ATSC 3.0 does not work the same way as ATSC 1.0. While ATSC 1.0 content is broadcast in the clear, ATSC 3.0 includes support for digital rights management. Once broadcasts are up and running TV stations will start signing content digitally so that only certified boxes can receive signal. This is a big change from ATSC 1.0. This is being done because ATSC 3.0 is based on transmitting IP packets (not MPEG-2). ATSC 3.0 also allows the transmission of downloadable applications that can run on your set-top box. Unless boxes are certified they may be open to hacking by rogue applications.
Digitally signed content means that we must protect this content if it is recorded on external hard drives. In order to get certification as quickly as possible we want to first launch a simple box and then build upon that experience to allow recording in future models.
You do not need to buy a new TV. However, regular HD TVs typically support a resolution of 1920x1080. A 4K TV supports a resolution that is 4 times higher or 3840x2160. 4K TVs are also referred to as UHD, or Ultra High Definition TVs. A new feature called HDR (High Dynamic Range) for rich colors is supported in most new 4K TVs. Technically, it is possible for regular HD TVs to also support HDR, but that is unlikely.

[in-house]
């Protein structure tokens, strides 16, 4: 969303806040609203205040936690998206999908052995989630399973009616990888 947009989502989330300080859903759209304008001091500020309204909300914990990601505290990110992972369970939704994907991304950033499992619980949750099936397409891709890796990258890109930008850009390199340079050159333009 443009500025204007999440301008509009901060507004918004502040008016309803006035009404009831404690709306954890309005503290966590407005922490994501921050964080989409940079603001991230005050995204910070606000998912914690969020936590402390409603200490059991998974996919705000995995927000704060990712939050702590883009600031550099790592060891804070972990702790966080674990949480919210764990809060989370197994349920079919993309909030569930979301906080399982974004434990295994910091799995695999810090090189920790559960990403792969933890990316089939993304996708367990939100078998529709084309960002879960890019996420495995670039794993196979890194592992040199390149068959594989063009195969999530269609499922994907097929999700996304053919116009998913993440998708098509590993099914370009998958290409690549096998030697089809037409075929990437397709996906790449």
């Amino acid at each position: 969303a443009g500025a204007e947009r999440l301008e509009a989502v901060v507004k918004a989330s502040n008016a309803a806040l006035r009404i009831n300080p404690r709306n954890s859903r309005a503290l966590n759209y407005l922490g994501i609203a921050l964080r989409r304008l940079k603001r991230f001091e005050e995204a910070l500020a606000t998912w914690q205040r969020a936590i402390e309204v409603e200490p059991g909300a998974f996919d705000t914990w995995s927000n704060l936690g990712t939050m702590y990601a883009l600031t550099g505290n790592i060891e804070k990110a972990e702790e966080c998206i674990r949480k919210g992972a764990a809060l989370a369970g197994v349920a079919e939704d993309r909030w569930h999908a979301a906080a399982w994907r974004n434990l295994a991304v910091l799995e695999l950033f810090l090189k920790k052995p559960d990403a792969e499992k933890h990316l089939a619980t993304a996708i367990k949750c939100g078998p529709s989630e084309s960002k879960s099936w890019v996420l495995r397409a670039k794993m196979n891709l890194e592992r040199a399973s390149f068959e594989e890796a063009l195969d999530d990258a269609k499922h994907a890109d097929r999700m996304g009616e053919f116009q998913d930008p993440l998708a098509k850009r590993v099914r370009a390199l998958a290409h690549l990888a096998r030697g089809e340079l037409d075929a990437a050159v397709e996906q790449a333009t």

ATSC 3.0 has three main advantages: 4K, HDR and Dolby® AC 4. If you have an HDR capable TV you can enjoy HDR colors. If your TV does not support HDR, you can still enjoy Dolby® AC 4 features.
The main reason for connecting the ZapperBox M1 to the Internet is to allow for software updates. In the future Internet access may also be used for advanced features like streaming video content.
If the box is not connected to the Internet, it will still work but will not be able to download software updates. ATSC 3.0 specifications will continue to evolve for a couple years and it is highly recommended to keep the box connected to the Internet.
Look out for some really interesting features that will be added via software updates.